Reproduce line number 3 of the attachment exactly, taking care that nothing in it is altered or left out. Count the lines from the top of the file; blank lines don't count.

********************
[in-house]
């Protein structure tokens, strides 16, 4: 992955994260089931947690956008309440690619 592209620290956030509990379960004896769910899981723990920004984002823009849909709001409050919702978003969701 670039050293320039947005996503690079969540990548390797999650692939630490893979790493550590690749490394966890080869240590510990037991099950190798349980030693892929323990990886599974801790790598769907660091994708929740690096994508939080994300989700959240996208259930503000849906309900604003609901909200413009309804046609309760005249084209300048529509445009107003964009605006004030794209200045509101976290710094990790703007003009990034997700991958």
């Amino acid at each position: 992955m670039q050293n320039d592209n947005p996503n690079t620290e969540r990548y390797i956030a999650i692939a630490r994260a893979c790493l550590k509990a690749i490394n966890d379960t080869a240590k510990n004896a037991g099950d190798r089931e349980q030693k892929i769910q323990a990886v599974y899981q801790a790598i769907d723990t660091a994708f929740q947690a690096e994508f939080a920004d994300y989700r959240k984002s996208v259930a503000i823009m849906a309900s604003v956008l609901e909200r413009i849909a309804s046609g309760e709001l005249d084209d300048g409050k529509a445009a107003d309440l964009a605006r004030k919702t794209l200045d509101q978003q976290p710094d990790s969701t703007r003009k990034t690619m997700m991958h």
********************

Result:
């Amino acid at each position: 992955m670039q050293n320039d592209n947005p996503n690079t620290e969540r990548y390797i956030a999650i692939a630490r994260a893979c790493l550590k509990a690749i490394n966890d379960t080869a240590k510990n004896a037991g099950d190798r089931e349980q030693k892929i769910q323990a990886v599974y899981q801790a790598i769907d723990t660091a994708f929740q947690a690096e994508f939080a920004d994300y989700r959240k984002s996208v259930a503000i823009m849906a309900s604003v956008l609901e909200r413009i849909a309804s046609g309760e709001l005249d084209d300048g409050k529509a445009a107003d309440l964009a605006r004030k919702t794209l200045d509101q978003q976290p710094d990790s969701t703007r003009k990034t690619m997700m991958h």